Adult male and female wild-type Xenopus laevis were purchased commercially and maintained at 22°C in circulatory tanks. Female transgenic Xenopus laevis expressing EGFP fused with a mitochondrial targeting signal (mito-EGFP Xenopus) was also used in this study (Taguchi et al., 2012). Because embryos from the transgenic frog had maternally supplied mitochondria with EGFP, the mitochondria-rich germ plasm was clearly visible until stage 20 under a fluorescence microscope. Embryos were obtained as described previously (Kataoka et al., 2006), allowed to develop at 18°C, and staged according to Nieuwkoop and Faber (Nieuwkoop and Faber, 1994).
Preparation of constructs
Mvh cDNA was a gift from Drs Kuniya Abe (RIKEN BioResource Center) and Toshiaki Noce (Keio University). DEADSouth and XVLG1 cDNAs were amplified by PCR using Xenopus laevis ovarian cDNA as a template, and cloned into pCR2.1 or pCRII vectors. Then, the ORFs and 3′UTRs were amplified by PCR using PrimeStar polymerase (TaKaRa), and inserted into appropriate regions of pCS2-based vectors such as pCS2-Venus-DEADSouth 3′UTR and pCS2-mCherry-DEADSouth 3′UTR (Kataoka et al., 2006) by In-Fusion technology (Clontech). pCS2-DEADSouth-DEADSouth 3′UTR and pCS2-DEADSouth-AAA-DEADSouth 3′UTR were constructed by inverse PCR with mutated primers and In-Fusion technology. The coding regions of all constructs were confirmed by sequencing. XVLG1Δ-DS 3′UTR and XVLG1Δ-XVLG1 3′UTR were generated by removing the EcoRV fragment of the XVLG1 ORF from pCS2-XVLG1-DS 3′UTR and pCS2-XVLG1-XVLG1 3′UTR plasmids, respectively.
Locked nucleic acid (LNA) gapmers
According to previous reports (Kurreck et al., 2002; Braasch et al., 2002), antisense and mismatch LNA gapmers (19 bases each) were designed. Sequences of antisense and mismatch LNA gapmers were TTAGCGGCCATCGTTCCTT and TATCCGGCCATCGTTGGAT (modification with LNA underlined), respectively (Nippon EGT). LNA gapmers were dissolved in water at 20 µM. Ninety-two femtomoles of gapmer were injected into each embryo.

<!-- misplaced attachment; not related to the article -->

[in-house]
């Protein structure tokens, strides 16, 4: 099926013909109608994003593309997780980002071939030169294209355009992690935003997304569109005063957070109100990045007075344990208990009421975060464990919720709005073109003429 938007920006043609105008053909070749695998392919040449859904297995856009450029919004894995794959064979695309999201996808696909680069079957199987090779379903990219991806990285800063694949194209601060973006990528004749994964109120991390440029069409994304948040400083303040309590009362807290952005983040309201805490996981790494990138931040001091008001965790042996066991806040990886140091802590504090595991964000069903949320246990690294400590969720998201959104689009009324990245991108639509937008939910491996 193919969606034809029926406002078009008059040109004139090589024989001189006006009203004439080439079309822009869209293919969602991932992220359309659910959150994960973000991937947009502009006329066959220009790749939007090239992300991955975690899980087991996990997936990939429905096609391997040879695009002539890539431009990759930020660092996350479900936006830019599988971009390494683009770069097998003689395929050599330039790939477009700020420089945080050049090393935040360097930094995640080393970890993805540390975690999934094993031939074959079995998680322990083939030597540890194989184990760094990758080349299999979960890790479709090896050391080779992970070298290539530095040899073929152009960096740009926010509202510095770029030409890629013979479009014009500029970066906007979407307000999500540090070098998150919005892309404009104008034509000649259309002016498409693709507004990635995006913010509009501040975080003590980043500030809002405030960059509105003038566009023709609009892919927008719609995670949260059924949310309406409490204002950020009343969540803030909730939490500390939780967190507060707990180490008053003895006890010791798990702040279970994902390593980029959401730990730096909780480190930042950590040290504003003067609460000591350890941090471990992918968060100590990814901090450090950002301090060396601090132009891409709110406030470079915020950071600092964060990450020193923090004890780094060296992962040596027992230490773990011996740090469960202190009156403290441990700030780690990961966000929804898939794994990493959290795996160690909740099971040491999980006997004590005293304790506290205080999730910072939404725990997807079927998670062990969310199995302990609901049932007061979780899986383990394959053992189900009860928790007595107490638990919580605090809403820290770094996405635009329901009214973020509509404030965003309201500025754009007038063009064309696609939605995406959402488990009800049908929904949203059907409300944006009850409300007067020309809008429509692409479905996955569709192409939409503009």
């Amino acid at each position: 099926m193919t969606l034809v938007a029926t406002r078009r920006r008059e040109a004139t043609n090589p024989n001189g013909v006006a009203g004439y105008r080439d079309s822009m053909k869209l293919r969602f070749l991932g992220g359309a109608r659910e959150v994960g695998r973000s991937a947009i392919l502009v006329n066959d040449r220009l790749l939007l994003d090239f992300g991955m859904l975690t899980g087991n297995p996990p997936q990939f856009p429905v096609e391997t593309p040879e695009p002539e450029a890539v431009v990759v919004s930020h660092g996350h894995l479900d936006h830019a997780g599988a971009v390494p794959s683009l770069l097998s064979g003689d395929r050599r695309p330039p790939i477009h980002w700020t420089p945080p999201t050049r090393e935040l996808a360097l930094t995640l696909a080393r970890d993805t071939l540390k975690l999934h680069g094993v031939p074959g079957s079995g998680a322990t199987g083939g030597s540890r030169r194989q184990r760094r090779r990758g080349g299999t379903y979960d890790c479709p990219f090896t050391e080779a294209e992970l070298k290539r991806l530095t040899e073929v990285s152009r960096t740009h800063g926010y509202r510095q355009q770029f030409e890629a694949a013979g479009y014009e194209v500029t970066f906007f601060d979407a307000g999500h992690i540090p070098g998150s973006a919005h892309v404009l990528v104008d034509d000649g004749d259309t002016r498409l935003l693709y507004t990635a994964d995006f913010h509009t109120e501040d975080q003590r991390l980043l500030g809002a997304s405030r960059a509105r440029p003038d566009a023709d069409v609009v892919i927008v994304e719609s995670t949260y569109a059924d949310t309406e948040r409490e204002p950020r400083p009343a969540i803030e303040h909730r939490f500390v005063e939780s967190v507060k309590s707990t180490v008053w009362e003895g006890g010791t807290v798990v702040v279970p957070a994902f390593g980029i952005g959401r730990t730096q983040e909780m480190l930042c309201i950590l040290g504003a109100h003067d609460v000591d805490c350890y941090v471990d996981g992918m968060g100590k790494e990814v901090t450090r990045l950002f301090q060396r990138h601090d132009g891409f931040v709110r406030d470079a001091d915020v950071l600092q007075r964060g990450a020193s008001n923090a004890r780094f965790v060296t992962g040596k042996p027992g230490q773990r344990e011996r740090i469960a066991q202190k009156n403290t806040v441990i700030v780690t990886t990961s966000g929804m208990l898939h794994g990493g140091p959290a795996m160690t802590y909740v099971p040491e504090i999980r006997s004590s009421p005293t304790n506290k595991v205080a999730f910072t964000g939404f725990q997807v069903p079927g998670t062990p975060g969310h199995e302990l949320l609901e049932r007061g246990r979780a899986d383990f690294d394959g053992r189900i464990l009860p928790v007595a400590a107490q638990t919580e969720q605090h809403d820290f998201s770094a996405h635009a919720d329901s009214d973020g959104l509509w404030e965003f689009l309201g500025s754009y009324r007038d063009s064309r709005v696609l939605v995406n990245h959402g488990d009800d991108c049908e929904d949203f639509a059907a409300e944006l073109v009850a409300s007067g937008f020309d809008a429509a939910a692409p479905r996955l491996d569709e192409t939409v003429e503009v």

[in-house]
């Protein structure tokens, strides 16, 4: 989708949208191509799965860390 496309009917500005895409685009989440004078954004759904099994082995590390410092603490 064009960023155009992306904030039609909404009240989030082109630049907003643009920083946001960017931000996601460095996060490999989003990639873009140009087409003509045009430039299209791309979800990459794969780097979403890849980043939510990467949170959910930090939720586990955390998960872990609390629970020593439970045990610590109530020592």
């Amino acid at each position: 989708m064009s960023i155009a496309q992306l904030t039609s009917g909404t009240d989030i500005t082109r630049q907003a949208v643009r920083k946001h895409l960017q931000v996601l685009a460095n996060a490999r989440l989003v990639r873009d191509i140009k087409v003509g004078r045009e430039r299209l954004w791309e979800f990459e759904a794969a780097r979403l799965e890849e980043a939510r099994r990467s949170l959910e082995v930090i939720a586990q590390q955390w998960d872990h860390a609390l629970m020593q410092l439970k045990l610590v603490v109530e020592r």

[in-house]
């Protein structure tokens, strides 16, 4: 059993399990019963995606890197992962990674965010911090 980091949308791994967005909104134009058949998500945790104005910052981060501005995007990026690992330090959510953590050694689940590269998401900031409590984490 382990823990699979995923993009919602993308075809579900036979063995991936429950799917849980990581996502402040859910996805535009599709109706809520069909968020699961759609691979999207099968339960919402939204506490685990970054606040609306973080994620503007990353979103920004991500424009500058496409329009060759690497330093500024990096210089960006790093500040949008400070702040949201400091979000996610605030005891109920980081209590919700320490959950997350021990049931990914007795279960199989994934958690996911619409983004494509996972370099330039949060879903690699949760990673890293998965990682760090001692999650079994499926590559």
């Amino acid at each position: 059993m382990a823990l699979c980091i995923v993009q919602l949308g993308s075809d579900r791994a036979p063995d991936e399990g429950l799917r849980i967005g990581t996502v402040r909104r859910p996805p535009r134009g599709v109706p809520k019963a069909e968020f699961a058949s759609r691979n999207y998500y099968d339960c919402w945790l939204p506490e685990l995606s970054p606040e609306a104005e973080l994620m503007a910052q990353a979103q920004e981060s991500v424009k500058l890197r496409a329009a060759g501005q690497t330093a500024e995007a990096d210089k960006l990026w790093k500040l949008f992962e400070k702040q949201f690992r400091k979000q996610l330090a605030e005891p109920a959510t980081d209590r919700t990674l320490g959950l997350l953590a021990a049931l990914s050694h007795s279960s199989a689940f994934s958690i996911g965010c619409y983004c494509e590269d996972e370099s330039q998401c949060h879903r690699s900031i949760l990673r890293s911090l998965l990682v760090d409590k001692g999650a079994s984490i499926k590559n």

Preparation and microinjection of mRNA
Template plasmids were linearized by digestion with XhoI, and used as templates for in vitro mRNA synthesis with an mMESSAGE mMACHINE SP6 kit (Ambion). mRNAs of XVLG1Δ-DS 3′UTR and XVLG1Δ-XVLG1 3′UTR were labeled using a Label IT Cy3 labeling kit (Mirus). mRNAs and LNA gapmers were microinjected into the cortical region at the vegetal pole of a fertilized egg with a Nonoject II microinjector (Drummond Scientific Company). The amount of each injected mRNA per egg was determined empirically as follows. Four-hundred and sixty picograms of Venus-DEADSouth 3′UTR (v-DS), DS-mCherry-DS 3′UTR, DS-mCherry-XVLG1 3′UTR or mCherry-DS 3′UTR; 46 pg (for overexpression) or 92 pg (for rescue) of DS-full; 46 pg of DS-stop; 92 pg of DS-AAA, Mvh-DS 3′UTR or DS-XVLG1 3′UTR; 276 pg of XVLG1-DS 3′UTR or XVLG1-XVLG1 3′UTR; 3.7 ng of Cy3-XVLG1Δ-DS 3′UTR or Cy3-XVLG1Δ-XVLG1 3′UTR were injected. Injection at these doses did not affect normal development.
PGC isolation and observation
Mito-EGFP Xenopus or v-DS-injected embryos at the indicated stages were dissected in 70% Dulbecco's phosphate-buffered saline without Ca2+ and Mg2+ (PBS−) and incubated for 1 hour. Then, PGCs were collected manually with a micropipette and observed under an MZ16F fluorescence stereomicroscope (Leica) equipped with a DS-5Mc digital camera (Nikon).